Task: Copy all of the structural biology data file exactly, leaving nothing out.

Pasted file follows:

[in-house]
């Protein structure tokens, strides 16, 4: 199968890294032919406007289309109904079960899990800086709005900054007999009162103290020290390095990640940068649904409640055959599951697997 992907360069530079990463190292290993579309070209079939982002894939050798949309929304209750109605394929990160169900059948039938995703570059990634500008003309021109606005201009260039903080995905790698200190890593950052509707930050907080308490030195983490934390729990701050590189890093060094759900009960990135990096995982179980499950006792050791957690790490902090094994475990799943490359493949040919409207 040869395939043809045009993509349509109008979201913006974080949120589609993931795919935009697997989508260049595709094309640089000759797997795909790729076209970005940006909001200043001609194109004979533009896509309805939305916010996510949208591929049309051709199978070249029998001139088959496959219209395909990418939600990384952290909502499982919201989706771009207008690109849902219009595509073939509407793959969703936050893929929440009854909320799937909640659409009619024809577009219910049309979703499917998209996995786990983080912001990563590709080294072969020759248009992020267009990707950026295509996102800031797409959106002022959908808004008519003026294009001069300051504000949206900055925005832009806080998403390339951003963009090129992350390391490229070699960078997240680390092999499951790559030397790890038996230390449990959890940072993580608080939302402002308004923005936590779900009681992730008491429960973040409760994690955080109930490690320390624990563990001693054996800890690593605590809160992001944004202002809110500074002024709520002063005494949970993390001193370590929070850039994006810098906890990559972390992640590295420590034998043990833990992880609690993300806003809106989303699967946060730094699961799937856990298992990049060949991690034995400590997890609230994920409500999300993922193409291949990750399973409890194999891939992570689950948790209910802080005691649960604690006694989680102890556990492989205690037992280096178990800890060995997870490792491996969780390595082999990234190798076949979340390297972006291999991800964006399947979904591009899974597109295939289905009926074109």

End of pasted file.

[in-house]
């Protein structure tokens, strides 16, 4: 199968890294032919406007289309109904079960899990800086709005900054007999009162103290020290390095990640940068649904409640055959599951697997 992907360069530079990463190292290993579309070209079939982002894939050798949309929304209750109605394929990160169900059948039938995703570059990634500008003309021109606005201009260039903080995905790698200190890593950052509707930050907080308490030195983490934390729990701050590189890093060094759900009960990135990096995982179980499950006792050791957690790490902090094994475990799943490359493949040919409207 040869395939043809045009993509349509109008979201913006974080949120589609993931795919935009697997989508260049595709094309640089000759797997795909790729076209970005940006909001200043001609194109004979533009896509309805939305916010996510949208591929049309051709199978070249029998001139088959496959219209395909990418939600990384952290909502499982919201989706771009207008690109849902219009595509073939509407793959969703936050893929929440009854909320799937909640659409009619024809577009219910049309979703499917998209996995786990983080912001990563590709080294072969020759248009992020267009990707950026295509996102800031797409959106002022959908808004008519003026294009001069300051504000949206900055925005832009806080998403390339951003963009090129992350390391490229070699960078997240680390092999499951790559030397790890038996230390449990959890940072993580608080939302402002308004923005936590779900009681992730008491429960973040409760994690955080109930490690320390624990563990001693054996800890690593605590809160992001944004202002809110500074002024709520002063005494949970993390001193370590929070850039994006810098906890990559972390992640590295420590034998043990833990992880609690993300806003809106989303699967946060730094699961799937856990298992990049060949991690034995400590997890609230994920409500999300993922193409291949990750399973409890194999891939992570689950948790209910802080005691649960604690006694989680102890556990492989205690037992280096178990800890060995997870490792491996969780390595082999990234190798076949979340390297972006291999991800964006399947979904591009899974597109295939289905009926074109």